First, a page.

Could you tell that Kwame McDowell is a bit more than excited to begin his internship in China? He’s enthusiasm is contagious!
A Miami native who now resides in Atlanta, Kwame, 38, is studying to become a master chef. He gets loads of practice working as a cook for a non-profit organization that feeds low-income families, the elderly and those with health and disability problems. He’ll do his internship in Beijing at a restaurant inside the US Embassy.
“I hope my internship experience will give me the extra knowledge I need to enter the culinary field and become a very successful chef. I also hope to learn from the simple mistakes that I’ll make as a beginner in a fast-paced restaurant kitchen.”
Working in China, Kwame believes, will boost his career ambitions in a couple of ways.
“I decided to try China because I wanted to work in a different atmosphere in which I’m not used to working. [And] I wanted to view and learn the Chinese technique of cooking and preparing foods, so I can have a broader take on my cooking skills.
“The culinary world is growing and becoming a very competitive world to work in, so I feel the greater your skills, the better your chances of success.”
Kwame says he hasn’t visited China and has no pre-conceived notions of the place, but “the opening day of the Olympics was one of the best I had ever seen!”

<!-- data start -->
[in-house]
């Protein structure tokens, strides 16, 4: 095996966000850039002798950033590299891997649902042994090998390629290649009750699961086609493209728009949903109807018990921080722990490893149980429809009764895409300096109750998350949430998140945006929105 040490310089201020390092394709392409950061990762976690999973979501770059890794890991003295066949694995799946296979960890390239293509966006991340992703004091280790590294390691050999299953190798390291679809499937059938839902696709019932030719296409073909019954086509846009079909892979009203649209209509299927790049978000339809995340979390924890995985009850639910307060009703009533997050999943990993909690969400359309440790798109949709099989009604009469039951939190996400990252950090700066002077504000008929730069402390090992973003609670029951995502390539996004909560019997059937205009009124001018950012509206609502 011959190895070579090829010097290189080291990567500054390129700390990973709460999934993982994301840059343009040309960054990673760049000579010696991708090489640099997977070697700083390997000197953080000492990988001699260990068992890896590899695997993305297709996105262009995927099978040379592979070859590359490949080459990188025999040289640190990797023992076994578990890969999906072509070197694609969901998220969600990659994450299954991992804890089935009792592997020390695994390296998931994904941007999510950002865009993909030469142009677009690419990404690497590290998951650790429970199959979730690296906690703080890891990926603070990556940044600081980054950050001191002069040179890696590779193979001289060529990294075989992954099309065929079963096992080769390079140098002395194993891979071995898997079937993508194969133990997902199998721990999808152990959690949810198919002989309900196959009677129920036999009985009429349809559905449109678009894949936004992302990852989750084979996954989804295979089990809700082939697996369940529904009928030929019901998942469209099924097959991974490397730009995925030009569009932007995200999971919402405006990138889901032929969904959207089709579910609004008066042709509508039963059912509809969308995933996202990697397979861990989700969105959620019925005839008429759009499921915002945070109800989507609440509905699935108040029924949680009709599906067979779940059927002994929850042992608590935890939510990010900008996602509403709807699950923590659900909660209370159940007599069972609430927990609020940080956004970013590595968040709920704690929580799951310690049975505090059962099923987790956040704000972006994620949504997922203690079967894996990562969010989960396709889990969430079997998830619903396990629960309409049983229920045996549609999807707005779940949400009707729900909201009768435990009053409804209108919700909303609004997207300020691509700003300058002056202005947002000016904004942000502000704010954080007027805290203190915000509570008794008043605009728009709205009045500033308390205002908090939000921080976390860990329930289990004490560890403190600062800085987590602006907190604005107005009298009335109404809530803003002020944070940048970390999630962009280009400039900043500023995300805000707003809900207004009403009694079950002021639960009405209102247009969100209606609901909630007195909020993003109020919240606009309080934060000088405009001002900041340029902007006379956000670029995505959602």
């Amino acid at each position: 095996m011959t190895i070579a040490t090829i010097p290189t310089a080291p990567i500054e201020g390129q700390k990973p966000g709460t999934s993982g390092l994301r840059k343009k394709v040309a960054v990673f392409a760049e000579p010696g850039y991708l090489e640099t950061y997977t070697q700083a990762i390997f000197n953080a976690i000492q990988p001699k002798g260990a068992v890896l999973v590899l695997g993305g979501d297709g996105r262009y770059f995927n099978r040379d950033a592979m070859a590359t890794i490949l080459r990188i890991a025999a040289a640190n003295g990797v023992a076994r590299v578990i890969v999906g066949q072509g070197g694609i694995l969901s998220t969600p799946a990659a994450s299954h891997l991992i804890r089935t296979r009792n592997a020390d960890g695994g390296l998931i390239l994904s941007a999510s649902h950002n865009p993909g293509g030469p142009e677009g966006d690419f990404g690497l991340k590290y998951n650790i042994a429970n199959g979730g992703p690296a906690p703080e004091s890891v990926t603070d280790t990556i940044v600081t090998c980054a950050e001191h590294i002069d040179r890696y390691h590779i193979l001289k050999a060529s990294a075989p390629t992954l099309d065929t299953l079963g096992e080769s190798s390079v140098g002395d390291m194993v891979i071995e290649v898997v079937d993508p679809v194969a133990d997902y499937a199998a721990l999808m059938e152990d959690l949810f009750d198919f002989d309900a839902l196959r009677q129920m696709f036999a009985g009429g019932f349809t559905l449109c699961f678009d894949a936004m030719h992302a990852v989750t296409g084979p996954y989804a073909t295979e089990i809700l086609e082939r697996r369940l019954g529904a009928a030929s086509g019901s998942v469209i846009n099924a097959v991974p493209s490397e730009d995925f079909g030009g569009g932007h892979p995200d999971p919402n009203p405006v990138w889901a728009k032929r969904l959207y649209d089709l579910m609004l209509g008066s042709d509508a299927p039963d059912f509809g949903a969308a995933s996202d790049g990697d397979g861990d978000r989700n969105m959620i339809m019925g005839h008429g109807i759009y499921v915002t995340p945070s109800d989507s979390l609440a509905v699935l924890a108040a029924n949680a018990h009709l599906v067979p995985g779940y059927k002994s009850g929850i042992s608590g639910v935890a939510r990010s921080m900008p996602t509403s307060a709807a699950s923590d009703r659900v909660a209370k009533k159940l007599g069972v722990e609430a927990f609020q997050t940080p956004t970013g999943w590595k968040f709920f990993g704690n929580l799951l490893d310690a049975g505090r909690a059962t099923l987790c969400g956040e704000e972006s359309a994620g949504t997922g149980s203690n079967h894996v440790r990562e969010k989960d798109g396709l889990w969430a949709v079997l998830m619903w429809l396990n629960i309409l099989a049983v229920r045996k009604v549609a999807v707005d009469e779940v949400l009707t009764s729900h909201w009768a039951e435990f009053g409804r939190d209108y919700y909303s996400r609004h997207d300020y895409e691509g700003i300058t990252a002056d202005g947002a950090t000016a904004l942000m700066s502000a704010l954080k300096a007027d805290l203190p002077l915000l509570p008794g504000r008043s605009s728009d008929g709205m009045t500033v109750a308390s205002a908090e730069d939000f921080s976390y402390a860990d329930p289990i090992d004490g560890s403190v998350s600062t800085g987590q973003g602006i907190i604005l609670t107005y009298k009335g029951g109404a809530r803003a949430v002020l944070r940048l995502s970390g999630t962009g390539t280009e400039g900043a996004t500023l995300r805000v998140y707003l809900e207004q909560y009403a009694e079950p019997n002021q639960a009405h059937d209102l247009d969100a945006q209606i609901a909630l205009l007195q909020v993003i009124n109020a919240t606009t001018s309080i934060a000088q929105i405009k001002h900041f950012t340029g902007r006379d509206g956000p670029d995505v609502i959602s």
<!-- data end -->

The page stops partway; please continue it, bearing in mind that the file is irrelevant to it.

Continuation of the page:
Many would certainly second that!
“I love to explore and try new things,” he says. “I must say this journey is of God’s grace, and not my own. So I’m hoping to learn lot of new things and grow in spirit, body, and mind – as well as in cooking techniques.”
In addition to refining his cooking chops, he’ll learn a bit of the language – Mandarin Chinese too.
“I think the language will be very difficult to learn, but I’m a fast learner with a high drive for success, so I don't think there is nothing I can't do once my mind is set on it.”
Gi2C Corporate Registrar offers Mandarin Chinese language program for four hours a week, so you can learn to talk-the-talk in addition to gaining valuable work experience during your internship program.
“I’m at the beginner level (so good luck to me!)”
Leaving home is never easy, and saying goodbye to friends and family is tough. We hear a range of family reactions from our interns. Some tell us their families were 100 percent supportive, pushing them out of the nest to explore the world. Others tell us their parents absolutely forbade them from leaving, especially to a faraway country with a vastly different culture.
“All of my family and friends are excited for me, but not really supportive like I would have wanted them to be. My daughter, who I love so dearly, isn't that happy about me leaving, but she understands what her father has to do for our future success.”